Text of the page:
Care to point to the product page?
 

miquelangeles

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Mar 18, 2021
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Looks like the study used Megaspore. Just Thrive is the retail version which doesn’t contain B. licheniformis. I would assume both are similarly effective.
B. licheniformis and B. subtilis are the two bacteria in the Ukrainian probiotic called Biosporin, which Ray Peat recommended at some point for people who are afraid to experiment with antibiotics.
 

RenaissanceMan

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Jun 30, 2021
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There are alternatives to Megaspore which are effective as well

I'm using one right now from Designs For Health
 
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JacobG

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Apr 18, 2021
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The study was in hyper-responders to LPS. Not sure if the results translate at all to the general public.
 

RenaissanceMan

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Jun 30, 2021
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Most of the general public is unhealthy and suffer from gut issues due to a high omega-6 diet, so I believe it would translate quite well. Also the responders were still referred to as "apparently healthy" in the study.
 

JacobG

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Apr 18, 2021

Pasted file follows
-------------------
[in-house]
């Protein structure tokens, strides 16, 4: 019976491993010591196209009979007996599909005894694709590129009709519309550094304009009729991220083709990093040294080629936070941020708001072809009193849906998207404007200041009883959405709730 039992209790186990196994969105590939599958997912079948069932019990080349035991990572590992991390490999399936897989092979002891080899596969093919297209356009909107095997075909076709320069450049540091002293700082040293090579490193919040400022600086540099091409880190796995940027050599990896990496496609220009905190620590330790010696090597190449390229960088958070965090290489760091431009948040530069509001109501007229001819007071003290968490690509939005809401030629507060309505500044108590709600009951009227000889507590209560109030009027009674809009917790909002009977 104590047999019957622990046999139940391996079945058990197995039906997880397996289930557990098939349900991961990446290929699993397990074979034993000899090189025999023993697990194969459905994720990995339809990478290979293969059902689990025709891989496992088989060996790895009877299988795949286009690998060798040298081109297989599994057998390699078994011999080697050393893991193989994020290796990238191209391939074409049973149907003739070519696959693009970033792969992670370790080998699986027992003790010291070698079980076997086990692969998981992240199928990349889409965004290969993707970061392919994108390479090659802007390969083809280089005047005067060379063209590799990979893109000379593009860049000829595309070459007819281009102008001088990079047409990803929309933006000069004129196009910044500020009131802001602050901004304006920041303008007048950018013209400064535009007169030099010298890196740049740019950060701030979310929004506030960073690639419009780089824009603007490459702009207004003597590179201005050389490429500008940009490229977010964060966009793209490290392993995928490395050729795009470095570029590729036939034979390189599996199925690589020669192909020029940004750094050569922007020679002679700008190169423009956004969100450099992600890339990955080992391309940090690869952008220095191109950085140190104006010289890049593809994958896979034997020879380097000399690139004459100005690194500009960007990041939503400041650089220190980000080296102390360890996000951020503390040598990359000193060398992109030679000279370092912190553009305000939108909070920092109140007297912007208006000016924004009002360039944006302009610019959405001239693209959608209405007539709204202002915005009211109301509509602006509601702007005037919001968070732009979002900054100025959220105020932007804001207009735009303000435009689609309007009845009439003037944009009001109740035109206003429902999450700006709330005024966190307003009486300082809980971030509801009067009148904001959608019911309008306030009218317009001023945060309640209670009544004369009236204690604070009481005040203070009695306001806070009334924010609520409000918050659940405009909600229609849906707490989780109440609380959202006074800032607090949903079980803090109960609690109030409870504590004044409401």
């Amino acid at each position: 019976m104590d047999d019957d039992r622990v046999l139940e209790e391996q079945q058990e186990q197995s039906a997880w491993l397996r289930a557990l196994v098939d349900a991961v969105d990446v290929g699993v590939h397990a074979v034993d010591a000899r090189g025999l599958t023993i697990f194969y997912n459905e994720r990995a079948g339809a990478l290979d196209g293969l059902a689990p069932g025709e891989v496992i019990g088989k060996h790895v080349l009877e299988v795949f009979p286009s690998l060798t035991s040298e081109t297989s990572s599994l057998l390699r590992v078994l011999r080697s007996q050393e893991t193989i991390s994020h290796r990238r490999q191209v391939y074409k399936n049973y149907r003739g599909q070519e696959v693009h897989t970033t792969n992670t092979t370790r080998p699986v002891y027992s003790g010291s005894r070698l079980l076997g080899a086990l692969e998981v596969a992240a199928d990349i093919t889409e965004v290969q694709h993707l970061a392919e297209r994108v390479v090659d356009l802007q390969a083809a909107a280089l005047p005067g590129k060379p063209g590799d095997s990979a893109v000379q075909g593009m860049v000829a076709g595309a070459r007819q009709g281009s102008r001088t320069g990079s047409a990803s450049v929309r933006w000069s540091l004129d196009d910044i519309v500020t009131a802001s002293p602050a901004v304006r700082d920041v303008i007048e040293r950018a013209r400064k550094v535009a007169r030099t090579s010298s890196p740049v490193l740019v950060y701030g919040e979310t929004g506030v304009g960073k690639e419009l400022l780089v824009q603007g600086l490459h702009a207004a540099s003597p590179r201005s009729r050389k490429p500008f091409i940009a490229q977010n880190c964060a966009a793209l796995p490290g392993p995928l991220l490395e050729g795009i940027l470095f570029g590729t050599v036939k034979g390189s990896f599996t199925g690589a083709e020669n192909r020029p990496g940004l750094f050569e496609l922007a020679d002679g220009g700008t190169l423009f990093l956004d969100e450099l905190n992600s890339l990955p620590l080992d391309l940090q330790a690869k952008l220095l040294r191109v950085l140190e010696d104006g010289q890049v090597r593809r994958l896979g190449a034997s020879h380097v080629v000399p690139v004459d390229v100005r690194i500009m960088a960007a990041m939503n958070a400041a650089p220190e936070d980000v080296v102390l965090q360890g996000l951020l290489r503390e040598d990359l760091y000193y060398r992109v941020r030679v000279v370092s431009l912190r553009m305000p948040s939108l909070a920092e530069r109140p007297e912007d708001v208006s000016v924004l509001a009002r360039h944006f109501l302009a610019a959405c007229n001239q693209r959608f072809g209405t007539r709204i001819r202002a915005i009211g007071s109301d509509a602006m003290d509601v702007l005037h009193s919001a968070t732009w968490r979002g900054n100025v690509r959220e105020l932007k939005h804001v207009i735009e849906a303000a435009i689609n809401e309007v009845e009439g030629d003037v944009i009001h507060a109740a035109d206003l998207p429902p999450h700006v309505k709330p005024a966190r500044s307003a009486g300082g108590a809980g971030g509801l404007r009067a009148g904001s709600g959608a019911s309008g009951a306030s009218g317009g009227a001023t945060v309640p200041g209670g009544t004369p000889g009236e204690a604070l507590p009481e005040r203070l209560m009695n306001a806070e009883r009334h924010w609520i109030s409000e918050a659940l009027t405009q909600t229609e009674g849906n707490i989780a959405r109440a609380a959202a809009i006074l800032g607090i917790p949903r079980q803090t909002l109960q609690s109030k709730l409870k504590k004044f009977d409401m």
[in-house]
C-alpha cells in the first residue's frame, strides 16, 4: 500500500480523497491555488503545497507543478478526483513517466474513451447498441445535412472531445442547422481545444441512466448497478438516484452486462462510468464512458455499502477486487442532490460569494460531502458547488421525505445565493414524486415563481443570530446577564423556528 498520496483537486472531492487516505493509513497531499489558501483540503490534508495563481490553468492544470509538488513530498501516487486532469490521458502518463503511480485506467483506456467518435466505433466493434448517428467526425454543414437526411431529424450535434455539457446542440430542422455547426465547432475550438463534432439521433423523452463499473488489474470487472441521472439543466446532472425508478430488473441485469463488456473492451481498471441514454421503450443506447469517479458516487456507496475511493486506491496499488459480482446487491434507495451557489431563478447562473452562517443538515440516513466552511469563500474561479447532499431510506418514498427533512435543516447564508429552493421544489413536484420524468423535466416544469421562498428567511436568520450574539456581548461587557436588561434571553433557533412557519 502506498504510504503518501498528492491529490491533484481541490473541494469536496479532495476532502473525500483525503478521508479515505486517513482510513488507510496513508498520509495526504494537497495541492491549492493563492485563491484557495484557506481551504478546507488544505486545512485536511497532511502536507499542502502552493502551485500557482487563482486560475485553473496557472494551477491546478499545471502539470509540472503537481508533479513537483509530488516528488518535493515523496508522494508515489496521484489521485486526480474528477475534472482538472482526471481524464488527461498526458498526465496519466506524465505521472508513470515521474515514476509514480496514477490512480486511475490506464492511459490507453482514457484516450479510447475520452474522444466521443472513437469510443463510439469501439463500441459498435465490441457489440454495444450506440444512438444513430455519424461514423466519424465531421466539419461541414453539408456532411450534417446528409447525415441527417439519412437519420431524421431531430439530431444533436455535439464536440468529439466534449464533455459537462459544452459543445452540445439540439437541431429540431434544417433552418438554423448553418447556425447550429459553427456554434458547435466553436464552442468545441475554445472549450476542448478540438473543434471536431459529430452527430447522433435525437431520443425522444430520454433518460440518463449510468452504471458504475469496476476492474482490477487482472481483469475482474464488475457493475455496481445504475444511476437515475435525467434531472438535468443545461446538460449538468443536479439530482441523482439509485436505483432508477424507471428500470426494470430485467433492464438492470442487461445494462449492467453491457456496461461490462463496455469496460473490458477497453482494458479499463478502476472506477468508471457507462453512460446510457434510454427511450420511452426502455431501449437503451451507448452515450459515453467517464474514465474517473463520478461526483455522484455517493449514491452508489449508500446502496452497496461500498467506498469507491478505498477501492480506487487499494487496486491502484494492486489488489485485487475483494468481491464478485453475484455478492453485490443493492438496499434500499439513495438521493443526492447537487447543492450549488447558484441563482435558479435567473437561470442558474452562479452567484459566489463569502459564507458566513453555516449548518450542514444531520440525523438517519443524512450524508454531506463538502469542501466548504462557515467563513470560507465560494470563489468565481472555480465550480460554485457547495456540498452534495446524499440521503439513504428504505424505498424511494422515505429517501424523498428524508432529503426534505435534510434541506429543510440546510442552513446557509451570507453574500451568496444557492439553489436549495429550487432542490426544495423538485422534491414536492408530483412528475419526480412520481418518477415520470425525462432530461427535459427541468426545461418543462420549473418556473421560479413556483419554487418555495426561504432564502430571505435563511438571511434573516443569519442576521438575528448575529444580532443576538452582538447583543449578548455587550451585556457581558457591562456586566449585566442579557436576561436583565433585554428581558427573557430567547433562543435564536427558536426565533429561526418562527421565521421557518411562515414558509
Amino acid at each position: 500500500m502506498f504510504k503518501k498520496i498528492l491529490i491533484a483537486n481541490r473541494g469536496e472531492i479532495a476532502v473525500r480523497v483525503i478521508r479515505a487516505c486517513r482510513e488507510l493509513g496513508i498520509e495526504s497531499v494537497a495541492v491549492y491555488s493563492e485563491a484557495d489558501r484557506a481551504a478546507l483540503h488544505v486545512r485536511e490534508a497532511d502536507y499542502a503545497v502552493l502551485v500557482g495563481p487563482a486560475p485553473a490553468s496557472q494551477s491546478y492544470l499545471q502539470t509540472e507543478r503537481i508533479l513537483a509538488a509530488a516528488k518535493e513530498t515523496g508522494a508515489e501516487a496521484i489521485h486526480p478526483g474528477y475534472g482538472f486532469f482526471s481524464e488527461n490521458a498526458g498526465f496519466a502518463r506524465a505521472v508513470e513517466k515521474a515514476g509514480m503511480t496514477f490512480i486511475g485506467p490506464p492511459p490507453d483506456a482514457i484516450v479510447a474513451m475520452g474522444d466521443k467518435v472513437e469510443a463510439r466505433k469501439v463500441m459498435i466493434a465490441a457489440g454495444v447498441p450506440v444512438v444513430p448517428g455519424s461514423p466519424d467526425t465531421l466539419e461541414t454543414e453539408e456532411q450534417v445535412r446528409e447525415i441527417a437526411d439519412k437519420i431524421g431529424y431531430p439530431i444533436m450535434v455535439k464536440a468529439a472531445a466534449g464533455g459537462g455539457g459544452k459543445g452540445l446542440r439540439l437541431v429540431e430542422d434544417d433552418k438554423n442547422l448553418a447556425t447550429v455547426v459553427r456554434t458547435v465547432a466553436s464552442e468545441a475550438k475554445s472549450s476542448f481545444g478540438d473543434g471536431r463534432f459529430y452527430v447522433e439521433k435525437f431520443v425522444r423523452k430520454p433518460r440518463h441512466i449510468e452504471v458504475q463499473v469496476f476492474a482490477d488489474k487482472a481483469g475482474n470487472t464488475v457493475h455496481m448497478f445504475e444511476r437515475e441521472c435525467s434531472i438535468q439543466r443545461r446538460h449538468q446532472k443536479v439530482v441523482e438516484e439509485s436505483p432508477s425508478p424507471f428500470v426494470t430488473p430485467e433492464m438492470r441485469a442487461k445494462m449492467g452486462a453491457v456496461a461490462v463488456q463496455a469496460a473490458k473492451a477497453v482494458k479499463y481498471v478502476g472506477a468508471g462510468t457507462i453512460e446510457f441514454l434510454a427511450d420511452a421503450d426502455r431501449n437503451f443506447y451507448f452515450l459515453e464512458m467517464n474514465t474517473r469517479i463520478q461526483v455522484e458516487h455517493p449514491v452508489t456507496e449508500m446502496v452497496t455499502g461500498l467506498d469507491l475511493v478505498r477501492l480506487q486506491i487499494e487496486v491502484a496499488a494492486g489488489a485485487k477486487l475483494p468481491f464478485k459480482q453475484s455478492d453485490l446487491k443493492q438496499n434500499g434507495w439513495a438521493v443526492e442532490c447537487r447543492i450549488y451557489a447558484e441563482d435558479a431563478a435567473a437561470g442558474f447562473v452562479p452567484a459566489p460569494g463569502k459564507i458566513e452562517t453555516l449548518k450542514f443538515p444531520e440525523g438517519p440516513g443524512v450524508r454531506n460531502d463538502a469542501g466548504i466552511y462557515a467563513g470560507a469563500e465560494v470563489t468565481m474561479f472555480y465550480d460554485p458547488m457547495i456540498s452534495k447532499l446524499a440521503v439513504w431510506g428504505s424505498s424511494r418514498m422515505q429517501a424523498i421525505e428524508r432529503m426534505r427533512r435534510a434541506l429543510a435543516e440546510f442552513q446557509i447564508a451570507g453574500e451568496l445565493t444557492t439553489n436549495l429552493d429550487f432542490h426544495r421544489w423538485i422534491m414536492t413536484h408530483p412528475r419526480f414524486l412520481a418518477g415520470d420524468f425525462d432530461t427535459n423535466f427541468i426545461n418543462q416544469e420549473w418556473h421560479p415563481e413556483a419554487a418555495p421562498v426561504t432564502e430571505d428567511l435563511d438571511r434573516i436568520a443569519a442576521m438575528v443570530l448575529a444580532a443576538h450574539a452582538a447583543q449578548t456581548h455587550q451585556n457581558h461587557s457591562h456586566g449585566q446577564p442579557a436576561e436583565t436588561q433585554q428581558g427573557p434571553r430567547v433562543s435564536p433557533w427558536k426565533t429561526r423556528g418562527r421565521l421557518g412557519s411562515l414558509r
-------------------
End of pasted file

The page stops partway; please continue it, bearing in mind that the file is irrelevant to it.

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"Identification of “responders” Experimental meal challenge: Subjects reported to the laboratory between 0600 and 1000 following an overnight fast (> 8-h) and abstention from exercise (> 24-h). Following collection of a pre-meal blood sample, subjects were provided a high-fat meal (85% of the daily fat RDA and 65% of the daily calorie needs based on RMR). Thin crust cheese pizza from a local vendor was used as the high-fat meal source (Table 2). Blood samples were measured for endotoxin concentration after the meal and only those subjects whose endotoxin level increased by > 5-fold at 5-h post-prandial were classified as “responders” and enrolled in the supplementation phase of the study. This same experimental meal challenge was completed at the end of the supplementation period to assess the effectiveness of spore-based probiotic supplementation at modifying the serum endotoxin response."

This is selection bias.
 

Risingfire

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May 10, 2016
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I've tried this before. Made the situation worse. I gained weight that took a few weeks to come off and I couldn't sleep for a week. I had bad adrenaline symptoms.